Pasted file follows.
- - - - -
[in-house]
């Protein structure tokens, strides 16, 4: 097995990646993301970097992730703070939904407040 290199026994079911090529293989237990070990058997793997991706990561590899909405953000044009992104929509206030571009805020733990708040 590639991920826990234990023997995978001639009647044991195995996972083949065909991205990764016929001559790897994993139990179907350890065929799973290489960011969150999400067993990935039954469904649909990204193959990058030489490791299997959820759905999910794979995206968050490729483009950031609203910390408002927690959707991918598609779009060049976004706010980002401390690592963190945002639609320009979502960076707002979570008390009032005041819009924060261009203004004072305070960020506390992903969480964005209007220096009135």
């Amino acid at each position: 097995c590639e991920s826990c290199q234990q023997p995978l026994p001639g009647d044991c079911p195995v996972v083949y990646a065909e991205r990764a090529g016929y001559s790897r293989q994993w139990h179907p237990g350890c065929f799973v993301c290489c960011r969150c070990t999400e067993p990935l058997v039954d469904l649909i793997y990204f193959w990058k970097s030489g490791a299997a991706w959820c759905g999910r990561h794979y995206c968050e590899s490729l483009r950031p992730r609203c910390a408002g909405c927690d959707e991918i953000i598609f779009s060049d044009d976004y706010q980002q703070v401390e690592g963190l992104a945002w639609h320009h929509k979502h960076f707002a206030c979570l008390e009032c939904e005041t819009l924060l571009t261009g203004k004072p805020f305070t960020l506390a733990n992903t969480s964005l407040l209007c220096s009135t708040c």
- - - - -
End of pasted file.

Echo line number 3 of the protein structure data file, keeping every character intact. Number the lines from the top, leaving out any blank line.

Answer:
């Amino acid at each position: 097995c590639e991920s826990c290199q234990q023997p995978l026994p001639g009647d044991c079911p195995v996972v083949y990646a065909e991205r990764a090529g016929y001559s790897r293989q994993w139990h179907p237990g350890c065929f799973v993301c290489c960011r969150c070990t999400e067993p990935l058997v039954d469904l649909i793997y990204f193959w990058k970097s030489g490791a299997a991706w959820c759905g999910r990561h794979y995206c968050e590899s490729l483009r950031p992730r609203c910390a408002g909405c927690d959707e991918i953000i598609f779009s060049d044009d976004y706010q980002q703070v401390e690592g963190l992104a945002w639609h320009h929509k979502h960076f707002a206030c979570l008390e009032c939904e005041t819009l924060l571009t261009g203004k004072p805020f305070t960020l506390a733990n992903t969480s964005l407040l209007c220096s009135t708040c």